Is the Fast-Growing Cybersecurity Field the Right Career for You?

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When leaving the military to pursue a civilian career, service members often look for careers that leverage their military experience, allowing them to follow their passion or make a lot of money.

A career in the cybersecurity field is a great place to start. Information security analysts -- the encompassing career field that includes cybersecurity -- is growing much faster than average technology-related jobs, according to the U.S. Bureau of Labor Statistics.

With a projected 35% growth through 2031 and a median salary of $102,600 per year, web, cloud and network security, hacking countermeasures and digital forensics attract the interest of many service members as they look to enter the civilian job market.

Here are a few factors to consider in deciding whether a cybersecurity degree is right for you.

Which Degree Program Is Right for You?

Finding the right degree program, and the right college or university to attend, can be overwhelming.

As a military student, it’s best to choose a place of higher learning that understands the military community, is affordable and has partnerships with military academic institutions, such as the Community College of the Air Force.

Here are a few degree-path options available within cybersecurity and information assurance:

  • Bachelor of Science in Cybersecurity and Information Assurance: With 14 certifications built into this program -- designed with input from the experts in both fields -- this degree can set you up for success.
  • Bachelor of Science in Network Engineering and Security: Students dive into network engineering and operations and learn security management skills in this program. You also can specialize in specific technologies and receive certifications from CompTIA and Cisco.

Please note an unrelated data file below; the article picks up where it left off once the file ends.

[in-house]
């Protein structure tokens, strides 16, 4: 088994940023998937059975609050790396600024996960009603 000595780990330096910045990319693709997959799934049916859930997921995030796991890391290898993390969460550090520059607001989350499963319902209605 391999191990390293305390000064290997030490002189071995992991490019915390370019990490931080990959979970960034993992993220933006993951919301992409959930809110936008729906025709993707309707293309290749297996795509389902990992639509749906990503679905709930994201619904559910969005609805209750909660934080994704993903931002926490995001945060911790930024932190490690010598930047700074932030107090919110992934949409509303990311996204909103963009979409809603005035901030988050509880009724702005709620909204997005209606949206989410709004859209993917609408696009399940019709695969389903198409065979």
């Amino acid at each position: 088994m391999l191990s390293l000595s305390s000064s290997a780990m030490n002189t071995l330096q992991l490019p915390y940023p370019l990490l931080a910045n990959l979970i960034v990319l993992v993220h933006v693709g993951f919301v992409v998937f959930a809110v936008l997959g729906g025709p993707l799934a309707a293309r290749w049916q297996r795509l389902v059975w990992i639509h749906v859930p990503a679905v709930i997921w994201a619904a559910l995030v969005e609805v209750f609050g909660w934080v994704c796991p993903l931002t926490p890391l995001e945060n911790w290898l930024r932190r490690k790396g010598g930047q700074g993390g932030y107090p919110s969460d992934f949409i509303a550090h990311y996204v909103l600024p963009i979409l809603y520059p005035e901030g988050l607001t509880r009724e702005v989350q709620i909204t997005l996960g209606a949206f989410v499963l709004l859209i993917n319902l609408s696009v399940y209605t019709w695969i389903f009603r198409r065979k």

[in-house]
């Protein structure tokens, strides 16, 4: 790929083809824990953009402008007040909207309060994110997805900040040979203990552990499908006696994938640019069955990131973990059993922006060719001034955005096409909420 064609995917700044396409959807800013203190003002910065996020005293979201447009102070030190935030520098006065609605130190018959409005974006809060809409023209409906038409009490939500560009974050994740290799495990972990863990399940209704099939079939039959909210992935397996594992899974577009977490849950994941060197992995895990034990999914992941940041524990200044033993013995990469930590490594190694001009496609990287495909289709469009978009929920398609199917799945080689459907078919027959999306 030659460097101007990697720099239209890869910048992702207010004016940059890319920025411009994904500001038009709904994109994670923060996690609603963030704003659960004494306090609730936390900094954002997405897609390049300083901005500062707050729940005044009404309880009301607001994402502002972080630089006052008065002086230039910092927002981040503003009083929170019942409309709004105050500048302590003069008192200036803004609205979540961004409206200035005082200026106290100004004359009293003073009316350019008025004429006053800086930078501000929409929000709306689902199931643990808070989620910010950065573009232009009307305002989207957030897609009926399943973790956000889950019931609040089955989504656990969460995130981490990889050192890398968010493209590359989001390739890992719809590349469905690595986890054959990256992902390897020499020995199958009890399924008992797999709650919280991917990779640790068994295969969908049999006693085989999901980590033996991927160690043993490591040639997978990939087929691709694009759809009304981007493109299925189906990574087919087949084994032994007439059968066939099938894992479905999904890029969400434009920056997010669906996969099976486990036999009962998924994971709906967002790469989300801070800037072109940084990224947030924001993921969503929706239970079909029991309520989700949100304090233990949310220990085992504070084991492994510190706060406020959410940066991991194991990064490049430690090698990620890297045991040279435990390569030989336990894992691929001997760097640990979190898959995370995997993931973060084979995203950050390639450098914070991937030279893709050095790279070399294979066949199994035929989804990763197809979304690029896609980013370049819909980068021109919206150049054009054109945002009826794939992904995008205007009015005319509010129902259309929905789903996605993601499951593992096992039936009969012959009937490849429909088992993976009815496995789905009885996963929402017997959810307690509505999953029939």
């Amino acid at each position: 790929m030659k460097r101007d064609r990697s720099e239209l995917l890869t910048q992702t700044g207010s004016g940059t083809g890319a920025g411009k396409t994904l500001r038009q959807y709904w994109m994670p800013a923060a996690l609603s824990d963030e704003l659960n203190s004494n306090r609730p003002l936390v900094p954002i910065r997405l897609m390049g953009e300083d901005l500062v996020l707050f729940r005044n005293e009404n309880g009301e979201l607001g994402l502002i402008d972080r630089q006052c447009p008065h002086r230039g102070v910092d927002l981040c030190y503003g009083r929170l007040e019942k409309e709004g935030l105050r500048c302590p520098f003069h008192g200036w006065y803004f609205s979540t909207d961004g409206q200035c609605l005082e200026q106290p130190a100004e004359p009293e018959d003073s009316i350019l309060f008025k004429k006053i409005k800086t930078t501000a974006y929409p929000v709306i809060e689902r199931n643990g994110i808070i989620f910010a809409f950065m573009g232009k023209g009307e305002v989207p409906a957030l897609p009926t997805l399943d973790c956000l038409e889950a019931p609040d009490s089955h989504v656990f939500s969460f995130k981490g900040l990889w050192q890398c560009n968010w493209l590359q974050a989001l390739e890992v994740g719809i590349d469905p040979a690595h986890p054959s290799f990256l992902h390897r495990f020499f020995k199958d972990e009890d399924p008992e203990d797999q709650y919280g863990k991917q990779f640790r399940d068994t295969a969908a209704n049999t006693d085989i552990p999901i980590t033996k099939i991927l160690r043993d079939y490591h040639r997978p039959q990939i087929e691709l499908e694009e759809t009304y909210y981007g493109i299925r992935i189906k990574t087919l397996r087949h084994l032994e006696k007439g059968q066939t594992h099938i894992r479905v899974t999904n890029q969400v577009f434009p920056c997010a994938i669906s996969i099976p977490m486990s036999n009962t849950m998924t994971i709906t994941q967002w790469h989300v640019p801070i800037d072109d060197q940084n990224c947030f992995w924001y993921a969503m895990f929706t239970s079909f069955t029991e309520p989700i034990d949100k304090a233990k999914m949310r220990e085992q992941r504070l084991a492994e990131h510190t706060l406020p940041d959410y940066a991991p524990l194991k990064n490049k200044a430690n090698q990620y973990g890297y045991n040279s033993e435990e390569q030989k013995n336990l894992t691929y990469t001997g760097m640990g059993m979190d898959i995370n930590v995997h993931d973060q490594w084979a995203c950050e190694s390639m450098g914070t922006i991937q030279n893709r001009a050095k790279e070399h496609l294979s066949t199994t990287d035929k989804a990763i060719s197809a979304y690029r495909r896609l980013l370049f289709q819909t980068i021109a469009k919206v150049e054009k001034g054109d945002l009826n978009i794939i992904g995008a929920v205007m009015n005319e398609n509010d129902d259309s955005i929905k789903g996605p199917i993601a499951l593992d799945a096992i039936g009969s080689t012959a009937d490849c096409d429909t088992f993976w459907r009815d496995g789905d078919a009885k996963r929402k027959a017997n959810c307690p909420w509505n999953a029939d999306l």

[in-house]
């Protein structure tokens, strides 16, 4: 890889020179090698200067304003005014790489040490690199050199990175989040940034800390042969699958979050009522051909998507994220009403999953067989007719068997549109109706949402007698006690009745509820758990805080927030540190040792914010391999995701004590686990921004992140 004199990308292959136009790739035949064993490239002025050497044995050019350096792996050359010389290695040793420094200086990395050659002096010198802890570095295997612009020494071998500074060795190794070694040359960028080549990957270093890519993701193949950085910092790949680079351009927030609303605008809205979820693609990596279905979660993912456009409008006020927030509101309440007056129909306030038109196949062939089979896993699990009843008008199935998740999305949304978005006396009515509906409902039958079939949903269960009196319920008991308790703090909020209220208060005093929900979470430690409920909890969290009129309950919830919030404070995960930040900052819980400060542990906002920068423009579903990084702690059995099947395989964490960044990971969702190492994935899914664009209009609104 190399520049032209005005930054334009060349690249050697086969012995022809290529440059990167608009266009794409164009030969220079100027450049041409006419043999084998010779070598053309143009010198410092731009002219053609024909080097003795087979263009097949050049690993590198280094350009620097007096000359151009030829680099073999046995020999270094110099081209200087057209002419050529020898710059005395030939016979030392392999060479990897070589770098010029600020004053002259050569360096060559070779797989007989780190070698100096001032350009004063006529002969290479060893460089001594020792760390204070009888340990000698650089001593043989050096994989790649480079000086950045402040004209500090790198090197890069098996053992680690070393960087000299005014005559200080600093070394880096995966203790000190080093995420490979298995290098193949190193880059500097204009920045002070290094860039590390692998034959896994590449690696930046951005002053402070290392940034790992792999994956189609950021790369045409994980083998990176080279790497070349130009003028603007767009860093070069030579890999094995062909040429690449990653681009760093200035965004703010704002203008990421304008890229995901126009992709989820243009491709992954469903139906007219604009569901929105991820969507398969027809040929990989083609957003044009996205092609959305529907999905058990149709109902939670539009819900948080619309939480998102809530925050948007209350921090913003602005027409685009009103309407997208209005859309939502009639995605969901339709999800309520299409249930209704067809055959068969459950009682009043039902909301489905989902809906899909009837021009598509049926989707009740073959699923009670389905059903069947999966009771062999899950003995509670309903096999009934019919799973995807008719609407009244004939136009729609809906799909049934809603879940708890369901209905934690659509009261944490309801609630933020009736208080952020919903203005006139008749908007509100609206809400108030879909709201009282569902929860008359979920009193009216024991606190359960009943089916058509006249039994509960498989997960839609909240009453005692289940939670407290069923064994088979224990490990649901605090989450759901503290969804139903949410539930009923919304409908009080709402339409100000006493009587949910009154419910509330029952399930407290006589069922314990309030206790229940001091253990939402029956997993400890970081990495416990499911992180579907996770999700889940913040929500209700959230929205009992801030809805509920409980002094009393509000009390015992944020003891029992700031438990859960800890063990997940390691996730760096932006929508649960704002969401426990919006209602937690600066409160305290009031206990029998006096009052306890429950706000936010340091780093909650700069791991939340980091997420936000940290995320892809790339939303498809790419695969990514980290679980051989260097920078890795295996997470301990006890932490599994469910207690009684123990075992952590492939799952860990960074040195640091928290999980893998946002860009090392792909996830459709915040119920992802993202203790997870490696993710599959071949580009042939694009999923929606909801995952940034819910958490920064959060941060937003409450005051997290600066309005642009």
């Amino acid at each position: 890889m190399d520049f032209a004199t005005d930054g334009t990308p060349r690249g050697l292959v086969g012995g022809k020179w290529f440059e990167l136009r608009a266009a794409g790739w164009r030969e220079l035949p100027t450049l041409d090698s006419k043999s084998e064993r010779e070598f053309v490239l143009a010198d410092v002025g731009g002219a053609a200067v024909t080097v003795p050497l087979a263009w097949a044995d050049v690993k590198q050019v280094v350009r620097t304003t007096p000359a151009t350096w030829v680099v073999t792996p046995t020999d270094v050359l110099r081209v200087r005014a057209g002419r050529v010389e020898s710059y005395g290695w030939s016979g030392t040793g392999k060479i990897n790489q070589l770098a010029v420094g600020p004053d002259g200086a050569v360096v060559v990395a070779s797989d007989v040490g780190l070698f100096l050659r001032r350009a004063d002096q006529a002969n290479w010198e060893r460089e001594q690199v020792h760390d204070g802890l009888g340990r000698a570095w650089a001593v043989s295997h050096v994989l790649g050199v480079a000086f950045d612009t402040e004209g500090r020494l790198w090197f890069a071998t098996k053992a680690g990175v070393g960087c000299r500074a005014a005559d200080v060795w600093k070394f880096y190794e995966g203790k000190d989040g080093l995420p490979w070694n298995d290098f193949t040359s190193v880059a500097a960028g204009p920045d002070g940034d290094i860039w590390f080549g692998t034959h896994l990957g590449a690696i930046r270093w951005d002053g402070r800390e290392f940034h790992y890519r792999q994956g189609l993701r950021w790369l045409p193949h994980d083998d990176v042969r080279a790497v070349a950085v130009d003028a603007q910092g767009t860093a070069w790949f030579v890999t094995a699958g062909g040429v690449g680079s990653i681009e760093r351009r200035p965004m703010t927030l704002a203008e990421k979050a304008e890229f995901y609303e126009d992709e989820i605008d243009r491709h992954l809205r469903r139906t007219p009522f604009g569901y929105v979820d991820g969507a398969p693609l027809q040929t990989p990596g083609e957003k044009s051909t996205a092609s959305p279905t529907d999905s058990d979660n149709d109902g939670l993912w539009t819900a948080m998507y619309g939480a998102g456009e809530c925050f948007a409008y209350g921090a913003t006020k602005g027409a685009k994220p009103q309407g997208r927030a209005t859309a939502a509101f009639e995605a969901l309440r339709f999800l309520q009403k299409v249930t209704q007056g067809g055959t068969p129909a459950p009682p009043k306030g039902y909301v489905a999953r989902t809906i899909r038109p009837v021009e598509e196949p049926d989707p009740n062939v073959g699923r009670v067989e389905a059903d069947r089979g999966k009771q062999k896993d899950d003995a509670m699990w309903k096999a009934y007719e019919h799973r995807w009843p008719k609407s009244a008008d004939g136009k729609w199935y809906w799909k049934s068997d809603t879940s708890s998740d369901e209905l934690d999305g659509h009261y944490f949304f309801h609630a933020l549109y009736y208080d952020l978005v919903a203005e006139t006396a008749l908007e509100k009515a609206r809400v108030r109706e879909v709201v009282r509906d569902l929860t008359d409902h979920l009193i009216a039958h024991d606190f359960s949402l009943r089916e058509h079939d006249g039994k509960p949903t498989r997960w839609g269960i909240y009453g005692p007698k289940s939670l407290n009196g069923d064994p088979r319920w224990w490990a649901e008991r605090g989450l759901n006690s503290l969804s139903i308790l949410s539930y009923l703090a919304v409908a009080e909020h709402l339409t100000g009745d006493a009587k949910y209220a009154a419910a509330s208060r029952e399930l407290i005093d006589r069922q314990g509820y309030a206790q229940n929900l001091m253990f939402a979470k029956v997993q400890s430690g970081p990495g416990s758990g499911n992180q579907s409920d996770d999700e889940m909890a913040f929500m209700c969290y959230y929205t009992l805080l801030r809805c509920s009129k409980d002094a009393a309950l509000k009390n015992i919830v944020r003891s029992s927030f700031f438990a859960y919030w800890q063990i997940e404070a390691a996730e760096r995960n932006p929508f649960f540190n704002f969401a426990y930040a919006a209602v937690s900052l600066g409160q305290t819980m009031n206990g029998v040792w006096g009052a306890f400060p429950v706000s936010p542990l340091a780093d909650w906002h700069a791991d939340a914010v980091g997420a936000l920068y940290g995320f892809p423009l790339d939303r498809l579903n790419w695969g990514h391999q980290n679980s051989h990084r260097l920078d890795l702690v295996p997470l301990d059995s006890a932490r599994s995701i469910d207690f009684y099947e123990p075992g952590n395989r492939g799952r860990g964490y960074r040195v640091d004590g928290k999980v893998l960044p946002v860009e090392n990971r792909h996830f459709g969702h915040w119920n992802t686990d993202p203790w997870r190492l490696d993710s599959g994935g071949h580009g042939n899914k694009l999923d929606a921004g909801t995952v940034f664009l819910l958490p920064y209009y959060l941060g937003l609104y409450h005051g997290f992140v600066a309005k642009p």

• Bachelor of Science in Information Technology: This degree program covers many skills in high demand, including data management, scripting and programming, systems and services and the business of information technology (IT). Technology certifications are built into this program, increasing your marketability after graduation.

Specific degrees such as cloud computing and data analytics are also available, as are postgraduate degrees.

Which University Should You Attend?

Cybersecurity programs don’t limit you to a brick-and-mortar school. Most cybersecurity and IT programs offer online degrees, but the following are areas you should research:

Is the Program Validated?

The federal government validates programs of study at independent or private institutions; make sure to ask the school whether it has a National Centers of Academic Excellence rating. This validation is given based on the school’s curriculum, faculty and assessments.

How Old Is the Program?

The program must be at least three years old to meet the requirements stated by the National Security Agency. These requirements determine whether a program is preparing students adequately for careers.

How Many Students Are in the Program?

Student-body numbers are a good indication of a program’s success and reliability. What is the admission percentage, and the retention and graduation rate? How many graduates have found employment?

What Experience Do Their Faculty and Staff Have?

Paul Bingham, dean and vice president of Western Governors University in Utah, has 24 years of experience as an FBI agent, leading and managing domestic and international cybersecurity investigations. He also has several professional certifications. Bingham explained what interested him about WGU.

“What attracted me to WGU is that there’s nobility in the mission of improving lives through increasing access to education, and in this case, education that contributes to preserving the freedoms and infrastructure of our country.”

What Else Does the School Have to Offer?

Cybersecurity is a serious topic, and mastering it takes time. But there are still opportunities to meet people and build a community. Western Governors University, for example, launched an online cybersecurity club that now has more than 300 members. The student-run club focuses on diversity, inclusion and fun.

Does the School Understand the Military Lifestyle?

Look for a university where faculty and staff understand a service member’s transition to a civilian career. Ask about what student veteran services the school offers.

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